According to data published on April 14, 2011 by the U.S. Bureau of Economic Analysis, consumers are spending money and corporate profits are up. In corroboration, Credit-Land.com economist’s research and comparative analysis focused on sheading a light on the U.S. consumer behavior in recent years, shows that real gross domestic product increased 3.1% in the fourth quarter of 2010. According to the economic bureau, this marked the sixth consecutive quarter of growth. Consumer spending increased 4%. This was the biggest percentage increase since the fourth quarter of 2006.
Consumers are the biggest driver of the U.S. economy by far. Their spending, in fact, makes up 70% of it. When consumers spend money it stimulates businesses, who hire more workers, who then have money to spend on more goods, and the virtuous cycle continues. One of the reasons the recovery has been sluggish is that with unemployment staying high, more Americans have been forced to cut spending.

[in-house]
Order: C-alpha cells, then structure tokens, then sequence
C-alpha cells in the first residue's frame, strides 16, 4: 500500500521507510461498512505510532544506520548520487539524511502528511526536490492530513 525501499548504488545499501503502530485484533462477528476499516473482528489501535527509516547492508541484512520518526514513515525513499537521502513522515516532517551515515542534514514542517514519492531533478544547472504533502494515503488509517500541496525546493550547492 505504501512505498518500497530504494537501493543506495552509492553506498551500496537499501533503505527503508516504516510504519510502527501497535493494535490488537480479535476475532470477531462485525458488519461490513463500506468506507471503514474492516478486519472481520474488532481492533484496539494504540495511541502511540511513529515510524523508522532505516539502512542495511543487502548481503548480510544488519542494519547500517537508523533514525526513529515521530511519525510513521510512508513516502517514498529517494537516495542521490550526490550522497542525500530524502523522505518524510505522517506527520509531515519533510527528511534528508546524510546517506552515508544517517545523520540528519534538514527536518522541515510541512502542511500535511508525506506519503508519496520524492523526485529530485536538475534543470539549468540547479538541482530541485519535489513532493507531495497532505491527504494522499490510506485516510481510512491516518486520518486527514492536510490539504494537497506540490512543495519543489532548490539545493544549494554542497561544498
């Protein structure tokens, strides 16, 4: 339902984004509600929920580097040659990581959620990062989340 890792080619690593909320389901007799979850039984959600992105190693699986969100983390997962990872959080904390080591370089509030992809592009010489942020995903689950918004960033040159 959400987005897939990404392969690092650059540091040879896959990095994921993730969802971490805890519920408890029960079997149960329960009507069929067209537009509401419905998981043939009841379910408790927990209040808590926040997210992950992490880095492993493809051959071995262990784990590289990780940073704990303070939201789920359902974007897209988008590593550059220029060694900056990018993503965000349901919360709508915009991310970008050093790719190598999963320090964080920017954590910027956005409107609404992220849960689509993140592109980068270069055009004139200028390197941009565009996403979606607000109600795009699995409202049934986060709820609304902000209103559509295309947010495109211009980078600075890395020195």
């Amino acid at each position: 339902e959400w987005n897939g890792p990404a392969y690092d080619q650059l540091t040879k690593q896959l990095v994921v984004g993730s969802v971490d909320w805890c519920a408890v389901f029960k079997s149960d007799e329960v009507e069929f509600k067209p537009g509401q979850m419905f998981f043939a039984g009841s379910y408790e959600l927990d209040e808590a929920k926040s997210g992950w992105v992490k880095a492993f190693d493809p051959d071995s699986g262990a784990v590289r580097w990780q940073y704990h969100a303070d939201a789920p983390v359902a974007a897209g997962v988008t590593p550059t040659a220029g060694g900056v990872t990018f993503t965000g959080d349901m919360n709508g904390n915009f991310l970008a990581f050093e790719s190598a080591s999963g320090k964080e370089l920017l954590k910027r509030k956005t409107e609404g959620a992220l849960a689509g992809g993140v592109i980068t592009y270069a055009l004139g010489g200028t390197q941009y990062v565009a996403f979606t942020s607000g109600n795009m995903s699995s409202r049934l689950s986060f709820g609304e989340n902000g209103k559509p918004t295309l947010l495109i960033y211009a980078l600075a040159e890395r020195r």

Increasing Price of Goods
While spending is increasing, so are the prices of goods, which increased by 2.1% in the fourth quarter of 2010, compared with a 0.7% increase in the third quarter of 2010. At this point, it does not seem to be slowing consumers down since their spending continues to increase in the face of rising prices. They have more money to spend — real disposable income rose 1.9% — and saved only 5.6% of that disposable income, down form 6% in the third quarter.
In a MasterCard survey in December 2010, 61% of customers said they were not planning on cutting back on spending in 2011. Of shoppers earning $100,000 to $150,000, 73% said they would not cut spending. So far, consumers are keeping true to their word.